Friday, 17 March 2017

Mind the gap on house prices

Least and most affordable areas in England and Wales, from ONS, comparing now with 17 years ago...

Thursday, 16 March 2017

ABTA cyber attack

The travel agents organisation ABTA says 43,000 members and travellers may have had their personal information stolen in a cyber attack.

It says the attack was perpetrated by an external infiltrator on its web server on 27th February.

ABTA says most of the information taken is what it calls "low risk", including email addresses and encrypted passwords.

But up to 1,000 holidaymakers who uploaded documents to do with holiday complaints may have been more seriously affected.

In their cases photographs, addresses and phone numbers could have been accessed, although ABTA says banking details would not have been available.

Also, more detailed information about 650 travel agents could have been hacked, along with documents supporting their membership applications.

They are being told to monitor their bank accounts and to be vigilant about online fraud.

ABTA says the vulnerability in its server has been identified and dealt with. It wasn't able to identify the infiltrator was, saying that was now a matter for the police.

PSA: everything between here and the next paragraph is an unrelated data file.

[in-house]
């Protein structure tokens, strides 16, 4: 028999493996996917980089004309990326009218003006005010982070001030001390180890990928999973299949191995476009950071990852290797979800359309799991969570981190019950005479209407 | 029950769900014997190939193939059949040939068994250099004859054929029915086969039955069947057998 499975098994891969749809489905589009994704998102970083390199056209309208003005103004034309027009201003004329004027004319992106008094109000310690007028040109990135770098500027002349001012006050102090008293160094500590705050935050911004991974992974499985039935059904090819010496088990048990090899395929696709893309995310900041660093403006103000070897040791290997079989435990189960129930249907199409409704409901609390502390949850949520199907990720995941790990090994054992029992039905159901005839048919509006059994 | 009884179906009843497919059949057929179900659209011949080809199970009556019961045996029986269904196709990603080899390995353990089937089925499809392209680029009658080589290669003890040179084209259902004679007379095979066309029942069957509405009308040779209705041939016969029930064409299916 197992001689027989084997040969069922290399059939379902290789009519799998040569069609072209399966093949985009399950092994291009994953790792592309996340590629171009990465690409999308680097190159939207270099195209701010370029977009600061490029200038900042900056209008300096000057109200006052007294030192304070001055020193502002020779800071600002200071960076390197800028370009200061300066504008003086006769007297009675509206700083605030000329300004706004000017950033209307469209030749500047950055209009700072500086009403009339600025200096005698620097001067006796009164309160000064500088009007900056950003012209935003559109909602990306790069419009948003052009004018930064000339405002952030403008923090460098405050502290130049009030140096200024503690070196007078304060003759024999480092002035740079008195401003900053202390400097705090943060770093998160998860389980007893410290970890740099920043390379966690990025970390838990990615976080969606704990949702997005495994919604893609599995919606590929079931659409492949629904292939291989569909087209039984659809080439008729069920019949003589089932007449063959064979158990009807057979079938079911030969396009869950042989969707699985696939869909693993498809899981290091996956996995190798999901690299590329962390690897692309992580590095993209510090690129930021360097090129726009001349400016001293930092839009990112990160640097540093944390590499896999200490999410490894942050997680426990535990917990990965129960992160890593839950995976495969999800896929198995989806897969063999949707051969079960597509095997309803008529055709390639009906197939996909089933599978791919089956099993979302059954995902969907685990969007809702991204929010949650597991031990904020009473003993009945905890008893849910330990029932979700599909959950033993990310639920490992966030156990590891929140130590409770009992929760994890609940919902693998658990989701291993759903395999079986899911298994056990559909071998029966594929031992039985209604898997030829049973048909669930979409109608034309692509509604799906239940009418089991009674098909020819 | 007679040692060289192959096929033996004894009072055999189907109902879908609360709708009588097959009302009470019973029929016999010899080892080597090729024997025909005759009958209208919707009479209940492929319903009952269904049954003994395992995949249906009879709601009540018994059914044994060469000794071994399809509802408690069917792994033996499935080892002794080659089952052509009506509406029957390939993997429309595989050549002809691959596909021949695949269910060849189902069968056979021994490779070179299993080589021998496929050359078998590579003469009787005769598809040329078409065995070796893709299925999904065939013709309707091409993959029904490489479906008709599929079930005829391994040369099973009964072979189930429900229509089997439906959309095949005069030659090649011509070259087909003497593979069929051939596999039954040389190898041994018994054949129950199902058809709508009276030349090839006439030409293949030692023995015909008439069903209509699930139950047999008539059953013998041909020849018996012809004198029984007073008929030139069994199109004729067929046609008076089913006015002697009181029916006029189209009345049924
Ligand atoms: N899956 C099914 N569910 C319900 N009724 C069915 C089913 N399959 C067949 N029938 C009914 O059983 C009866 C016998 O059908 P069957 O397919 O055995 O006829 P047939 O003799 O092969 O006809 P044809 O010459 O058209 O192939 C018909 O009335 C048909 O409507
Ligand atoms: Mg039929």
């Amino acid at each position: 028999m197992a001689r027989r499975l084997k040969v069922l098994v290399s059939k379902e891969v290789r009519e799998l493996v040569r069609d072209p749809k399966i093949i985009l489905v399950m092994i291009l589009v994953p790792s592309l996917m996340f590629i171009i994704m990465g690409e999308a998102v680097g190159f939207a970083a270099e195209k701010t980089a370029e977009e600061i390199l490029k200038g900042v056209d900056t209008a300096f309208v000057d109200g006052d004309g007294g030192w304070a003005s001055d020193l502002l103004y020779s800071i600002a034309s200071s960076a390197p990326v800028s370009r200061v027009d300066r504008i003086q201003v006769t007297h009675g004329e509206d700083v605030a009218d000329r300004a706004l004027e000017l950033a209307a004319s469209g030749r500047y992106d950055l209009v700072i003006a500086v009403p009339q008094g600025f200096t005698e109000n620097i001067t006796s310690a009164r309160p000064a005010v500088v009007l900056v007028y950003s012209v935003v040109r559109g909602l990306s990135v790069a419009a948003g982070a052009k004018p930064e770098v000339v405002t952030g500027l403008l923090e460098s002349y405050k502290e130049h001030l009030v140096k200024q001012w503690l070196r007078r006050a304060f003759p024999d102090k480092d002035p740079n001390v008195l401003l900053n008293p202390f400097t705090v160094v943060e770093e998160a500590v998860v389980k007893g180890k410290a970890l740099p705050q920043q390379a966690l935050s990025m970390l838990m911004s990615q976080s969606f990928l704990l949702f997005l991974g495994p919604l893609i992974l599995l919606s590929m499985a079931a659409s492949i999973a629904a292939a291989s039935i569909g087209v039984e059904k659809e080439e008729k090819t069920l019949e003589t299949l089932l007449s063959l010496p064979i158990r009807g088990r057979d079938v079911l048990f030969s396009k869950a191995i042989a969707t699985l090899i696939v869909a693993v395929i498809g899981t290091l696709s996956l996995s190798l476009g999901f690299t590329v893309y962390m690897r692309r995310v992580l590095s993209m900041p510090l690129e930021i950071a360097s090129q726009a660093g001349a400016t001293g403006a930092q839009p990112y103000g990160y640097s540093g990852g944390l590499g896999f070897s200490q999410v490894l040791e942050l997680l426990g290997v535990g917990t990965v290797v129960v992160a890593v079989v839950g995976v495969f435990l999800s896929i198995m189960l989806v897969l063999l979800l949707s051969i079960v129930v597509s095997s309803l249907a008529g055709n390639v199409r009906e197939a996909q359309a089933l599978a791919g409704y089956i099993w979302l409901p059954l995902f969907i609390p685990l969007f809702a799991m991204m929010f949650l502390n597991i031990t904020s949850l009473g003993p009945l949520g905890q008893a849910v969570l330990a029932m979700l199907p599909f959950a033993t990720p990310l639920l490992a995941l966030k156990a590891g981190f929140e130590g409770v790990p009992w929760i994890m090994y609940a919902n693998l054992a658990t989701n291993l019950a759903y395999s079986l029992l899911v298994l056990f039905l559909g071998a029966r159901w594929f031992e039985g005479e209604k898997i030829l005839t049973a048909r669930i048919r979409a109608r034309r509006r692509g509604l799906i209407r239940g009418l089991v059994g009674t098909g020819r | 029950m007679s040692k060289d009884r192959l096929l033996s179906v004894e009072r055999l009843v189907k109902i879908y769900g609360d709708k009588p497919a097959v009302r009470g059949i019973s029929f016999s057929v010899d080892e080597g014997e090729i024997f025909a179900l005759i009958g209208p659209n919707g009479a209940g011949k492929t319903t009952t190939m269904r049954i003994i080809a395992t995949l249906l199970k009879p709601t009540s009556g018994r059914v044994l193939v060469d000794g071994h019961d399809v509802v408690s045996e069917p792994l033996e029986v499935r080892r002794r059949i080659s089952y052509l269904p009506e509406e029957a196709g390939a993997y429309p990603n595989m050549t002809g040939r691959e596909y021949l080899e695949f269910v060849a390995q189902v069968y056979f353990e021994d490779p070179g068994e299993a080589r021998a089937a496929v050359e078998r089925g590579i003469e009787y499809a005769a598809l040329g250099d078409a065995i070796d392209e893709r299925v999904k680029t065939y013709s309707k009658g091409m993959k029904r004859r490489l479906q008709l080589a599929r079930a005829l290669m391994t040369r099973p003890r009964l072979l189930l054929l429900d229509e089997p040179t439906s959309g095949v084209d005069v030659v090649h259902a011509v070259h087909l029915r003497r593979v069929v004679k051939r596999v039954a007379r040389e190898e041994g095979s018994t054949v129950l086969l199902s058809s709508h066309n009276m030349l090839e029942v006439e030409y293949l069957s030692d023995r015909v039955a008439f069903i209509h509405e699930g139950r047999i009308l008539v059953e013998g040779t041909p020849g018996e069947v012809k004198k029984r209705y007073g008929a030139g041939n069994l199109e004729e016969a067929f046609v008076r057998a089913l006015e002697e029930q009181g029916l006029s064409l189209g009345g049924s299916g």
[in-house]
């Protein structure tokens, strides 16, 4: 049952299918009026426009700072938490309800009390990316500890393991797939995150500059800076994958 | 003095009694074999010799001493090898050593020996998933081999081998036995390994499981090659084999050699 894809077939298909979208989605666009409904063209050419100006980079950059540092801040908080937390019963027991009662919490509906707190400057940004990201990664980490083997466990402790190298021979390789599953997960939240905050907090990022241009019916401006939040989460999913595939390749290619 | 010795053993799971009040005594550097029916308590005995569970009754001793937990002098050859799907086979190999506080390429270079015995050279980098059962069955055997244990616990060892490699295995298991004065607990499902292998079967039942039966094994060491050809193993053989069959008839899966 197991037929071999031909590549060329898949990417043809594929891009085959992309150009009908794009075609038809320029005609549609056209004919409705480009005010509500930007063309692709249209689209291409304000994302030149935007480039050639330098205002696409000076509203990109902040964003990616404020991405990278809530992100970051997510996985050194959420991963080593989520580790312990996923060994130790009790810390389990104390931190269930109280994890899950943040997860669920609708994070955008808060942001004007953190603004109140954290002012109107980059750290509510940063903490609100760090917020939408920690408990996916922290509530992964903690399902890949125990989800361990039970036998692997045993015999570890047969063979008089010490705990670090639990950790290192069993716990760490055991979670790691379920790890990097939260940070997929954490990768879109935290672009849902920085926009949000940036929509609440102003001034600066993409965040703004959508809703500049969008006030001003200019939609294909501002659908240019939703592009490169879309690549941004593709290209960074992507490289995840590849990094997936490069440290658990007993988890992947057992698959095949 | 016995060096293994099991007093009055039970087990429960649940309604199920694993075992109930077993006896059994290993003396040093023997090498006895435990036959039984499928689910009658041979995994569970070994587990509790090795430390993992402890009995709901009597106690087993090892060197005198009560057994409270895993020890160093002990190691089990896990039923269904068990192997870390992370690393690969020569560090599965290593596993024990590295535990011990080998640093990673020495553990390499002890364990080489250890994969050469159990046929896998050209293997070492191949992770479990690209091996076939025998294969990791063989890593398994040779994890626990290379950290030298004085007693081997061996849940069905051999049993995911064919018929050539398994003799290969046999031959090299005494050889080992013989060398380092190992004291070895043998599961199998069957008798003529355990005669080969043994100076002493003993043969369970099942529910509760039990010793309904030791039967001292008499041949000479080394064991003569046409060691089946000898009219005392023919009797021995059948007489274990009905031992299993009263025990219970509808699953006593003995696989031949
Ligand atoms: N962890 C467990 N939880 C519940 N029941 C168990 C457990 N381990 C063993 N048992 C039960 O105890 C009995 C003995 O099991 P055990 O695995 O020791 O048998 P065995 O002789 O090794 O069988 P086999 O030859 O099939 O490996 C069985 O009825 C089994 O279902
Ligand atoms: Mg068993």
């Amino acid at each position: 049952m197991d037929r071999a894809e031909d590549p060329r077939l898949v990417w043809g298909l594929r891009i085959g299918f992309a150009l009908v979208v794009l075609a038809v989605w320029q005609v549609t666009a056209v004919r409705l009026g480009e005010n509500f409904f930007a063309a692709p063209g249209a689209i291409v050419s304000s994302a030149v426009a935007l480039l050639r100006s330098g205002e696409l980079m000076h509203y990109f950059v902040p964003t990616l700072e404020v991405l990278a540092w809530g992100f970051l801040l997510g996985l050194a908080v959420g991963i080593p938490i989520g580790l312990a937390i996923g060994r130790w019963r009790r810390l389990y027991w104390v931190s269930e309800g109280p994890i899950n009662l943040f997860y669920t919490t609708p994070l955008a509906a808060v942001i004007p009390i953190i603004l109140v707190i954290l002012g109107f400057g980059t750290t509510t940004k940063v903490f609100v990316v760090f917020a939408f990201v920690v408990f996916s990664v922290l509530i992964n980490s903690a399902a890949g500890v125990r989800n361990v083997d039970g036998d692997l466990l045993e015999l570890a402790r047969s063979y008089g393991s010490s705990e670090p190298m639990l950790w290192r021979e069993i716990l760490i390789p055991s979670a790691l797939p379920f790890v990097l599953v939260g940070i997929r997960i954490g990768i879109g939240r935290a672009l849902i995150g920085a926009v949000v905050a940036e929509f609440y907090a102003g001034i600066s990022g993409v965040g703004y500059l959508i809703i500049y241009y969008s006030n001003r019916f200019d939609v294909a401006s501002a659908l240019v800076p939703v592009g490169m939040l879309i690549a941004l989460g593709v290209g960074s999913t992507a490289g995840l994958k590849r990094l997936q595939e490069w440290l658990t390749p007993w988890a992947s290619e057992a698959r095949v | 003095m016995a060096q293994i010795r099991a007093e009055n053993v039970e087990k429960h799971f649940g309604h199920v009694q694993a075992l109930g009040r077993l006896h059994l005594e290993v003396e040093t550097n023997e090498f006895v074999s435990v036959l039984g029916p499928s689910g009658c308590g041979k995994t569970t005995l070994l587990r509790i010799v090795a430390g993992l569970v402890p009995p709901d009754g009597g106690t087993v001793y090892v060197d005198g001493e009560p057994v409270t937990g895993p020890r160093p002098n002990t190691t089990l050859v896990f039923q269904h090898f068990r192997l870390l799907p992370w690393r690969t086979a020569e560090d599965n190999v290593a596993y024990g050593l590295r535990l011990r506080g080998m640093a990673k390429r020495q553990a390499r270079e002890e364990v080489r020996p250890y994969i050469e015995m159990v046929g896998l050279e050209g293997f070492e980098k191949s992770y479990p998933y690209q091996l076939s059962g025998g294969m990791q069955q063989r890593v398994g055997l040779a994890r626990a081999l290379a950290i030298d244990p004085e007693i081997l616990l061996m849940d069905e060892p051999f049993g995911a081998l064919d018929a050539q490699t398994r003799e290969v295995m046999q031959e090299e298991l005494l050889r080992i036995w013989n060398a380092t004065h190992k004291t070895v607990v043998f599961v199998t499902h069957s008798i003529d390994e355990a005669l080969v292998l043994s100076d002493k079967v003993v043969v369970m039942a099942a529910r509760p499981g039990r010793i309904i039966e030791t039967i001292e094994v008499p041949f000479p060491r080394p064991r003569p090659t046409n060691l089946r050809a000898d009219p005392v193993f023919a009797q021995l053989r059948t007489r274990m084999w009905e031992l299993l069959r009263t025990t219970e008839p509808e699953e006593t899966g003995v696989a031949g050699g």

Mark Tanzer, ABTA's chief executive, apologised for the anxiety and concern the incident had caused.

Wednesday, 15 March 2017

Self-employed underpaying by £5bn? Really?

What did the Chancellor mean when he said in his Budget speech that...

"The lower National Insurance paid by the self-employed is forecast to cost our public finances over £5 billion this year alone"?

Some might have though he was implying that if only the self-employed paid what employed people pay then the Exchequer would be £5bn a year to the good.

But it's not quite like that.

Yes, Mr Hammond is simply totting up what he would get if all the self-employed were employed - and subtracting what he receives from them at the moment.

He reckons he would be £5.1bn a year better off.

Yet most of that large sum would come from the National Insurance paid by employers, the so-called tax on jobs.

Employer NICs are a substantial 13.8% of pay.

That's not money deducted from wage packets, even if employers see it as part of the cost of taking on staff.

The self-employed do contribute less, £2.80 a week and 9% of pay over £8,060, compared with the straight 12% contributed by employees.

But not £5bn less.

In fact some would argue that they are pushed into self-employment by companies who want to avoid having to pay employer NICs.

Even so, it was individuals whom the Chancellor targeted in his short-lived National Insurance hike, not companies trying to trim their tax bills.

Thursday, 26 January 2017

Top cash machine providers

Here's the pecking of the of the biggest operators of free cash machines. It shows how the balance of power has changed. Independent ATM companies occupy two of the top three places. They're the ones outside supermarkets, railway stations and many garages and convenience stores. It means that banks have to pay them 25p a time if their customers find themselves at a shop and want to take out some cash. With so many cash withdrawals now being made at convenient spots where people happen to be shopping or travelling, it means banks are having to pay large sums to other ATM operators - and some bankers don't like it.